Social housing initiative makes February special election ballot
Aug 30, 2022, 1:58 PM | Updated: Feb 1, 2023, 1:39 pm
The group advocating for public social housing with Initiative 135 announced they now have enough signatures to get on the special elections ballot in February.
On Friday, King County Elections confirmed it had completed its review, accepting 27,220 of the 39,148 signatures submitted by House Our Neighbors. Tiffani McCoy, the Advocacy Director at Real Change and the campaign co-chair for House our Neighbors, spoke to how important the initiative was to address the housing crisis in Seattle, from affordability to homelessness.
Initiative 135, which concerns developing and maintaining affordable housing, would establish a public developer to create, own, and maintain public housing in Seattle.
“Social housing is publicly owned, publicly financed, mixed-income housing, removed from market forces and speculation, and built with the express aim of housing people equitably and affordably. Under public control and oversight, social housing is sustainable and remains affordable in perpetuity,” the initiative text reads, in part.
The goal of social housing expands upon other public housing goals, like Multifamily Property Tax Exemption (MFTE) rental housing or the Seattle Housing Authority, which focuses on providing housing to low-income residents. In contrast, the social housing initiative would help provide housing to those making 0% to 120% of the city’s median income, which currently is $120,907 a year.
“Folks that live in the units that have traditionally been low-income housing wouldn’t have to worry about the same benefits cliff that currently happened in affordable housing models,” McCoy said. “Where if you make a couple of bucks more, or if you get like $1 more an hour, you are at risk of losing all of your benefits, and maybe needing to move out of subsidized housing, and into market-rate housing that you can’t afford.”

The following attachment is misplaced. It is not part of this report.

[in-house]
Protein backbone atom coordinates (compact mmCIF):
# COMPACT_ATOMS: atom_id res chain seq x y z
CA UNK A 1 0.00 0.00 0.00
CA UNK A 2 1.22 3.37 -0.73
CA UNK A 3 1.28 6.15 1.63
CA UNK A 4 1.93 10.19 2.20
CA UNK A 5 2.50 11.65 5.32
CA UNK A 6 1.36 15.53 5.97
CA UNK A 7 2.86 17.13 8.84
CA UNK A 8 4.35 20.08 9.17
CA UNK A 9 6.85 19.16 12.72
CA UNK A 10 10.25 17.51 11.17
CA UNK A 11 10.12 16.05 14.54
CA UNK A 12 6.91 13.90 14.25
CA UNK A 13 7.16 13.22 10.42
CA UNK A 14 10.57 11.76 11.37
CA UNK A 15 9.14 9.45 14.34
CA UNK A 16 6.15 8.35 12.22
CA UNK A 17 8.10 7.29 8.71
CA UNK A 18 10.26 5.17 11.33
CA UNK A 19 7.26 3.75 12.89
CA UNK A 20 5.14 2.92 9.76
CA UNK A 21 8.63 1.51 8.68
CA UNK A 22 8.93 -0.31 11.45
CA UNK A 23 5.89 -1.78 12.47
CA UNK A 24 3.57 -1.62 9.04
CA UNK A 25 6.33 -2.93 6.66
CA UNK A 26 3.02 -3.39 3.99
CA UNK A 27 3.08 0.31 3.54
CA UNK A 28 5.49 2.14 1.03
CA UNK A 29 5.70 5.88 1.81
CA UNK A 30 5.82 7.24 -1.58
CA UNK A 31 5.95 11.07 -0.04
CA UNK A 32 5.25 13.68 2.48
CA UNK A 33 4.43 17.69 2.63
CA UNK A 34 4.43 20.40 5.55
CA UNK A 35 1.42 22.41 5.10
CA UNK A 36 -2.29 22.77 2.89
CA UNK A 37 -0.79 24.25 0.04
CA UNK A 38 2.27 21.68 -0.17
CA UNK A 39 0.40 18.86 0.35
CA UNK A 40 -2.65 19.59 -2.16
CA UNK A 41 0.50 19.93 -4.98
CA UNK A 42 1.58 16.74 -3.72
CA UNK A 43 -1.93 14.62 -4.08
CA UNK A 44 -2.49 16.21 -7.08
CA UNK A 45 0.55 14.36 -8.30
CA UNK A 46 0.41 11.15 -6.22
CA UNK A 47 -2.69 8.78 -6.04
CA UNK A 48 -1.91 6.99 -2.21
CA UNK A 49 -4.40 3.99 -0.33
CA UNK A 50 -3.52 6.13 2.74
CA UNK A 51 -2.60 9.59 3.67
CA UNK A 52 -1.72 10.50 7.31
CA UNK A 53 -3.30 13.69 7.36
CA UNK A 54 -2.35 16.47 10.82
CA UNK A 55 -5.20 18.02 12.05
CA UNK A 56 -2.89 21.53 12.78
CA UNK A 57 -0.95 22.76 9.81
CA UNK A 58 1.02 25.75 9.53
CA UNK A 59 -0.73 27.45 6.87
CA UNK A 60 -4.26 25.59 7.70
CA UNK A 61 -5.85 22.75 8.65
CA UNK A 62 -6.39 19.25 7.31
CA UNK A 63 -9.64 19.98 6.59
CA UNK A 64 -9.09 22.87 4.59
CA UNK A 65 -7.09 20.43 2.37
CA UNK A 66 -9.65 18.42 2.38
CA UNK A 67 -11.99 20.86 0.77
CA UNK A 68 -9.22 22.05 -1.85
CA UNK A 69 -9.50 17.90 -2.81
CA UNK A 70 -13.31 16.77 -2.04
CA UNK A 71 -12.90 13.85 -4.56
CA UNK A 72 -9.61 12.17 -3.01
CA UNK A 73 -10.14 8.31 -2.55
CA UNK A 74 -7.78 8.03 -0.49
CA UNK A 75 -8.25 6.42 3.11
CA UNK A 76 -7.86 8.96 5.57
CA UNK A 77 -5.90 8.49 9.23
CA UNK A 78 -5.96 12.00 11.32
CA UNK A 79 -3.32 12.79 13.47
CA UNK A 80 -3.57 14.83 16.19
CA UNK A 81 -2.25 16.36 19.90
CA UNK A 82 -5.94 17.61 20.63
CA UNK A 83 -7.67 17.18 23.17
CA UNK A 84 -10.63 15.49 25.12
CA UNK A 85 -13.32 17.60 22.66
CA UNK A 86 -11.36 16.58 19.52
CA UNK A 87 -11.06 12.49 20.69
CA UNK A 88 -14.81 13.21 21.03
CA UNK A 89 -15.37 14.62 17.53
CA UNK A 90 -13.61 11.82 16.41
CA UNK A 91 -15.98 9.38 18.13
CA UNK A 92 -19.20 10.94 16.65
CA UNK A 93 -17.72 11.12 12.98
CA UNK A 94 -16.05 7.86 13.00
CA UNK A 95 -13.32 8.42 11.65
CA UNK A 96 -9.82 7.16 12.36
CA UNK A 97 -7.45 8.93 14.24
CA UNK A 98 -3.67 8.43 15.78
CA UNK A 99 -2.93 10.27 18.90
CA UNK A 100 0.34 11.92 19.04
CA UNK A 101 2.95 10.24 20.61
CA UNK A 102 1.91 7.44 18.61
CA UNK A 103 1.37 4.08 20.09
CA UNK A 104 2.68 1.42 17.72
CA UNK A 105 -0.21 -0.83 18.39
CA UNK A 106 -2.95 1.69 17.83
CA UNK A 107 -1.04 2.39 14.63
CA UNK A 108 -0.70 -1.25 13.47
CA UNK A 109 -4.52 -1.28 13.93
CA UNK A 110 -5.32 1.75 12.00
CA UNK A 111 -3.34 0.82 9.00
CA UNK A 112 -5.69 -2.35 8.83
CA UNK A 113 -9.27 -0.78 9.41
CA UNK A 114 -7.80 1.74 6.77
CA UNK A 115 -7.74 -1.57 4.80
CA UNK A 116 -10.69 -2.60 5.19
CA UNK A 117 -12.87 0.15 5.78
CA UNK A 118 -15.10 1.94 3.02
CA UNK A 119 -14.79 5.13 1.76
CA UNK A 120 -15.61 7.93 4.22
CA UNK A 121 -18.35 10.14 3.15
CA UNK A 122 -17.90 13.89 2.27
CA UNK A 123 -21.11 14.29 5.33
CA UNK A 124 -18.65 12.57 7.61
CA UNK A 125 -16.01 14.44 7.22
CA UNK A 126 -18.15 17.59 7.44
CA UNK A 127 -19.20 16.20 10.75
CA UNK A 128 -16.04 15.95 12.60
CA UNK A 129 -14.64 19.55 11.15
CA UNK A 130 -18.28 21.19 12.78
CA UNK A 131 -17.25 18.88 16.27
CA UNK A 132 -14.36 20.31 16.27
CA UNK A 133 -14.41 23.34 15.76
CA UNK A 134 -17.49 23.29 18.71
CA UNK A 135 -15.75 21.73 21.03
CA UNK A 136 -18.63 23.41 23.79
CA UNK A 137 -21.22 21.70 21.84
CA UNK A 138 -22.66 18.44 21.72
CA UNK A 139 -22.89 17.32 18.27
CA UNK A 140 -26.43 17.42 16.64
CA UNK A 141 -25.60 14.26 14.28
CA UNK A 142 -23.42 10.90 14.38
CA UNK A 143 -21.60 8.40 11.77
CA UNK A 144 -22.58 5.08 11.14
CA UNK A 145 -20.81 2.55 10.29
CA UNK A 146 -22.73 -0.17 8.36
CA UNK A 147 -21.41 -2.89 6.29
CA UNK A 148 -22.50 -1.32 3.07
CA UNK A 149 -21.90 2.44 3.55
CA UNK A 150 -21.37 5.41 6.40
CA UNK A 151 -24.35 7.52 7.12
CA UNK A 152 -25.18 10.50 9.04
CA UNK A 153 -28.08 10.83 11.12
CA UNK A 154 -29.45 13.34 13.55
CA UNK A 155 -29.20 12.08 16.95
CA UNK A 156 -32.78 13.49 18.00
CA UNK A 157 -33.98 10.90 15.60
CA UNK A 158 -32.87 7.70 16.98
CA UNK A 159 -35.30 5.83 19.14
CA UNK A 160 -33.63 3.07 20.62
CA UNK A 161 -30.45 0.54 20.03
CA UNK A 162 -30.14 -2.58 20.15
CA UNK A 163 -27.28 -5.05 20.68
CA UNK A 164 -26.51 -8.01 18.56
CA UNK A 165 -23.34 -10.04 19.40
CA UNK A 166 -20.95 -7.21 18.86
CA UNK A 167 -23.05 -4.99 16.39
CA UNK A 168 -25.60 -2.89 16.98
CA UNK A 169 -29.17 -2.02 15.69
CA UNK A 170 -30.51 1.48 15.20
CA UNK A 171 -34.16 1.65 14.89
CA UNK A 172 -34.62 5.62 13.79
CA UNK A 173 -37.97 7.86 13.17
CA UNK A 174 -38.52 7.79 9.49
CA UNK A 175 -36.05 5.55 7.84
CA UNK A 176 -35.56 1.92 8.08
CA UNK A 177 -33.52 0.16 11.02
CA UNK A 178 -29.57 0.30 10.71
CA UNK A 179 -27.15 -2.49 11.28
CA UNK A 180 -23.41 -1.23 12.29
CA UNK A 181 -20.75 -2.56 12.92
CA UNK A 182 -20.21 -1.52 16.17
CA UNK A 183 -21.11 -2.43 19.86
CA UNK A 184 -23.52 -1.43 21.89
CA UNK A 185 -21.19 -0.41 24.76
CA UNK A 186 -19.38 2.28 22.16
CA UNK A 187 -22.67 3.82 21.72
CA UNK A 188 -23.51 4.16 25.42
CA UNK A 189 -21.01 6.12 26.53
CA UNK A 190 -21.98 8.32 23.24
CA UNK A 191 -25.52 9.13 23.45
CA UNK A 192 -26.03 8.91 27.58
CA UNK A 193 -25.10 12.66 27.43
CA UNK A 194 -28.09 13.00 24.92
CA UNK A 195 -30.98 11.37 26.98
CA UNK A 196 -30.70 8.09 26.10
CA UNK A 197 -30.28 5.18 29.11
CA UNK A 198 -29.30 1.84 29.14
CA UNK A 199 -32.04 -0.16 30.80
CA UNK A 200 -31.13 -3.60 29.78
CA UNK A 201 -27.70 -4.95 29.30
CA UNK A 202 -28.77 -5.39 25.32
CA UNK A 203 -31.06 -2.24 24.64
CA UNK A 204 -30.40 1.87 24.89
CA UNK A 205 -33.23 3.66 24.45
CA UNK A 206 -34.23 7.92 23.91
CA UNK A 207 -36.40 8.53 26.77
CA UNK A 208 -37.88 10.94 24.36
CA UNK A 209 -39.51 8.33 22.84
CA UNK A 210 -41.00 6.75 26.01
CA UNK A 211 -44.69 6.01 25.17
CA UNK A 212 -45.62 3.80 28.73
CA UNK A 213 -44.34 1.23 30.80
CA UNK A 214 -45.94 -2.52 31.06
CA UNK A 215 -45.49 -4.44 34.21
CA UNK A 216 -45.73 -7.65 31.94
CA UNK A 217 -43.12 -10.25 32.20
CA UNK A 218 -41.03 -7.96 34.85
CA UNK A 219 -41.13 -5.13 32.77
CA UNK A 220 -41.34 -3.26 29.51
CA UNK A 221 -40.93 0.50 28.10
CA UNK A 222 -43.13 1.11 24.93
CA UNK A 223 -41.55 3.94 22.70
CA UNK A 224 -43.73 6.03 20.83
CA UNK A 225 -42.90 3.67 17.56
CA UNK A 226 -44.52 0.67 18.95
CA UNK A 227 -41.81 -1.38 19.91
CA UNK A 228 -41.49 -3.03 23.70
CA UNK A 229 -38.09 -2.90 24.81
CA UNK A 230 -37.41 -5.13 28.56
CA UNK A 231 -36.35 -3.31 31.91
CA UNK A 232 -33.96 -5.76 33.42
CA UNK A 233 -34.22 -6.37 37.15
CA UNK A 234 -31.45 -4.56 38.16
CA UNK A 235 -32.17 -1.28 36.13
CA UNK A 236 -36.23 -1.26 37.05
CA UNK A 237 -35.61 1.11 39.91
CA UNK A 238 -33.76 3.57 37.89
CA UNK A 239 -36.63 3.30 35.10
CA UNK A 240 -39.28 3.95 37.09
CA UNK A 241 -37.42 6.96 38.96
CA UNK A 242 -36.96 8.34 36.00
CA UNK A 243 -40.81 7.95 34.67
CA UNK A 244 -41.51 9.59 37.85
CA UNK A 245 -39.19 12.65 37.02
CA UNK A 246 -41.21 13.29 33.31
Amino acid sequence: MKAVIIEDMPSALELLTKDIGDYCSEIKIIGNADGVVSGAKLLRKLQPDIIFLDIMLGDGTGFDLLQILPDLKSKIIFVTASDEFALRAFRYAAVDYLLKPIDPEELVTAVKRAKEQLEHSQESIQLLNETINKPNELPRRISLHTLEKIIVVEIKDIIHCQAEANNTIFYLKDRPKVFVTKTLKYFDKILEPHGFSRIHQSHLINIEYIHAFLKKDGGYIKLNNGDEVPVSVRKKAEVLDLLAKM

The initiative is broken up into three parts, the establishment of a public developer, using city resources to establish staff and office space for 18 months to get off the ground, and creating a feasibility study for sales of public land to ensure housing needs are met.
The public developer would be a public institution that would work to develop housing units for the people of the city and meet people in need where they are at, McCoy says.
The plan to fund it? McCoy says there are a few options, but there won’t be new taxes to fund the new organization. One option is for the city to fund itself out of its already existing budget, another is getting funding through grants at the state and federal levels.
“So we’re fighting for progressive revenue at the city and the state level, we’ll look to see if we can do anything during city budget in the fall, we’re already talking with different folks at the state level,” McCoy said.” If we’re not able to get a sustained revenue source from the city, we’ll just go back to the voters with the progressive revenue option and get them to pass that so that this developer has the funding, it needs to pull more housing off the private market and make sure that we are creating housing at the scale of what we need for affordability.”
Previously, House Our Neighbors submitted 30,000 signatures in June, but after the validity of those signatures was confirmed by the election board, only 26,520 were considered to be authentic signatures for the campaign, which meant that the initiative could not get on this November’s ballot.
Seattle social housing initiative falling short on signatures: How it could still get on the ballot
We continue to feel so much gratitude for each and every person and organization that has contributed to getting us to the ballot. EVERYONE got us here – so thank YOU for making this happen
— Vote Yes On I-135 🏘️🌲 (@houseRneighbors) August 29, 2022
Now after gathering 9,468 more signatures, the group has officially confirmed that they had enough to qualify for the special elections ballot in February, but must first be approved for the special elections ballot through an ordinance passed by the Seattle City Council or through authorization through King County Elections, which must be done 60 days prior to the Feb. 24 election.
“We want to make sure that school teachers and childcare workers and bus drivers and dental hygienists and folks that are retired are able to keep living in this city and not be rent burdened or priced out, we need to implement a new model of affordable housing,” McCoy said.” Otherwise, we are just saying this is the trajectory of the city, and it’ll be available only for those who can afford it with six figure salaries or have generational wealth.”